The second link is talking about popular news articles form the 1970s....that were not about warming. In fact, the "we're heading into an ice age" prediction in the 1970s was a fringe position not backed by the majority of climate scientists. So, the exact opposite of what you claim.

And I'm not going to bother going through the rest of the google results when the top two are not remotely close to your claims.

Dr. David Viner, a scientist with the climatic research unit at the University of East Anglia, told the UK Independent in 2000 [archive.org]. Fail [express.co.uk].
“End of skiing” in Scotland.

"Ski" does not appear in those articles.

With the pace of global warming increasing, some climate change experts predict that the Scottish ski industry will cease to exist within 20 years.

It is now 2017, but snow is still plentiful in Scotland. Indeed, the 2014 was the snowiest since 1945

Hey look! You confused "weather" with "climate". That is an extremely common mistake made by those denying climate change. You should really learn the difference before attempting to discuss the issue.

Also, "no ski industry" does not mean "no snowfall". Having a skiing industry requires either making a lot of man-made snow or having a lot of natural snowfall in the right place, and consistently. You can not make a ski industry out of one year's snowfall, especially when that snowfall is not where your ski resort is. Unless you raise ticket prices to the point where man-made snow can do the job, but that apparently requires ticket prices too high to maintain the industry.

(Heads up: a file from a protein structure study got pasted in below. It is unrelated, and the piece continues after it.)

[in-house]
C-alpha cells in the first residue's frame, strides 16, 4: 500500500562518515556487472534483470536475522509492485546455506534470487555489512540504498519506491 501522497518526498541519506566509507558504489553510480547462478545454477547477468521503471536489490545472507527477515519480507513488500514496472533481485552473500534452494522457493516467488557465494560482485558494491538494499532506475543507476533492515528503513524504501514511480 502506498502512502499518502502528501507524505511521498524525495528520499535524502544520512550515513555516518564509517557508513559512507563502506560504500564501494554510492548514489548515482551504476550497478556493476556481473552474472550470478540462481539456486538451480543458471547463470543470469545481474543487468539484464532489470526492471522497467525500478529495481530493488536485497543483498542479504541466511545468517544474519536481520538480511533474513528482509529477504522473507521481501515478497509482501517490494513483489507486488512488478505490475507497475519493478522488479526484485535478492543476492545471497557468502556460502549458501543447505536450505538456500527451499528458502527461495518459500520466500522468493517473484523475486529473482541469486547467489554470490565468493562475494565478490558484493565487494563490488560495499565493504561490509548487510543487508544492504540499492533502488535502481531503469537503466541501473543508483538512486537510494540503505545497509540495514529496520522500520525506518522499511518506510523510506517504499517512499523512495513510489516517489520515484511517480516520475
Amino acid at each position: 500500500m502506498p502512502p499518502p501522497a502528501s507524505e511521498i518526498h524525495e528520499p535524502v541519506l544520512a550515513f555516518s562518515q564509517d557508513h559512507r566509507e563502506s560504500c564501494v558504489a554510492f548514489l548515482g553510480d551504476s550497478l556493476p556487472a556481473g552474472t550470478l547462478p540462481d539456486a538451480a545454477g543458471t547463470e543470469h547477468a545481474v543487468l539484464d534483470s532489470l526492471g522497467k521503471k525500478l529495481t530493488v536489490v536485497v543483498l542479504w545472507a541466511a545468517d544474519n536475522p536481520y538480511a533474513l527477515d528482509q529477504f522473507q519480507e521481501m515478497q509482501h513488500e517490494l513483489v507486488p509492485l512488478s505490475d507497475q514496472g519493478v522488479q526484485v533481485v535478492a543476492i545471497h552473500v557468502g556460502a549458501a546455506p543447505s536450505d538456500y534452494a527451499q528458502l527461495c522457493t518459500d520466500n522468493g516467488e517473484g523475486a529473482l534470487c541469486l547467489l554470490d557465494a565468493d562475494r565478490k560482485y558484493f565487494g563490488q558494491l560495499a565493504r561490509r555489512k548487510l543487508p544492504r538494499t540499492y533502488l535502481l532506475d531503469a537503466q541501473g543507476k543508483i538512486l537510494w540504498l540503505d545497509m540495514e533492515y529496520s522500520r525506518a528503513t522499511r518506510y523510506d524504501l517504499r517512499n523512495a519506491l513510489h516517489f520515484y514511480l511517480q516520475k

Amusingly, when your citations actually talk about the ski industry, they describe an industry in collapse because they do not consistently receive snow in the right places.....which would actually back climate change.

I made no claims requiring citations

Actually, you did. You made the claim that climate scientists are consistently wrong in their predictions.

And given the utterly abysmal quality of citations you have provided, you still need to provide those citations. And with your claim that they are always wrong, your inability to provide any citations is again rather odd.

That may be too onerous a requirement in the case of Climate Science — the experiments take many years, so any replication is difficult.

Replication in this case would be getting similar results using different measurement methods. For example, tree rings, ice cores, historical temperature data and sediment samples providing results that are consistent with each other.

Comment Re:Al Gore predicted... (Score 0) 401

What Gore actually said:

Last September 21, as the Northern Hemisphere tilted away from the sun, scientists reported with unprecedented distress that the North Polar ice cap is "falling off a cliff." One study estimated that it could be completely gone during summer in less than 22 years. Another new study, to be presented by U.S. Navy researchers later this week, warns it could happen in as little as 7 years.

Could happen in as little as 7 years is not will happen in 7 years. Also, 2007 + 7 is not 2013. But please, keep insisting the people warning about global warming are the ones being inaccurate.

Comment Re:Two Problems (Score 2) 401

1) Thermodynamics wins - to freeze the arctic they will actually generate more heat increasing overall heating of the planet.

Only if you think the Earth is a closed system. It is not.

The point to having more ice coverage is to reflect more light back into space. Thus taking the energy contained within that light away from Earth.

2) The arctic has thawed before. This is a cycle.

The fact that something has happened before does not make it a cycle. And the fact that it is happening again does not mean it is part of a natural cycle.

In the past, Earth was completely covered in ice. It was also completely ice free. Humans will find it difficult to survive in anywhere near our current population in either of those extremes.